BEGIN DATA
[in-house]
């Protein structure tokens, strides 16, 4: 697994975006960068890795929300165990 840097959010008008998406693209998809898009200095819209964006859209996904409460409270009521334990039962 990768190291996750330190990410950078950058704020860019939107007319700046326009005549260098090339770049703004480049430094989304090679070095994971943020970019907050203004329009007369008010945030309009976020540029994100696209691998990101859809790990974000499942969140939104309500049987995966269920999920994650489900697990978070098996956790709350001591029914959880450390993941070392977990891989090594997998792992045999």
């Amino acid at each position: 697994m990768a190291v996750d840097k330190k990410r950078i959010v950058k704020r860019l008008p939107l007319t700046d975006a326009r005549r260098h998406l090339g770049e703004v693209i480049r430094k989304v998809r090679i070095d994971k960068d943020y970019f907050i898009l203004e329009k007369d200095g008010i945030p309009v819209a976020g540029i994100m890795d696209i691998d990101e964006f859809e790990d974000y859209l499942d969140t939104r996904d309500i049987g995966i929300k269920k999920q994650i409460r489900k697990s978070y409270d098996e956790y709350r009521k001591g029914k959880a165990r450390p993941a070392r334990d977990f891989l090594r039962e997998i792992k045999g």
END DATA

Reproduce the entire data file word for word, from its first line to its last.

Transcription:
[in-house]
């Protein structure tokens, strides 16, 4: 697994975006960068890795929300165990 840097959010008008998406693209998809898009200095819209964006859209996904409460409270009521334990039962 990768190291996750330190990410950078950058704020860019939107007319700046326009005549260098090339770049703004480049430094989304090679070095994971943020970019907050203004329009007369008010945030309009976020540029994100696209691998990101859809790990974000499942969140939104309500049987995966269920999920994650489900697990978070098996956790709350001591029914959880450390993941070392977990891989090594997998792992045999």
């Amino acid at each position: 697994m990768a190291v996750d840097k330190k990410r950078i959010v950058k704020r860019l008008p939107l007319t700046d975006a326009r005549r260098h998406l090339g770049e703004v693209i480049r430094k989304v998809r090679i070095d994971k960068d943020y970019f907050i898009l203004e329009k007369d200095g008010i945030p309009v819209a976020g540029i994100m890795d696209i691998d990101e964006f859809e790990d974000y859209l499942d969140t939104r996904d309500i049987g995966i929300k269920k999920q994650i409460r489900k697990s978070y409270d098996e956790y709350r009521k001591g029914k959880a165990r450390p993941a070392r334990d977990f891989l090594r039962e997998i792992k045999g």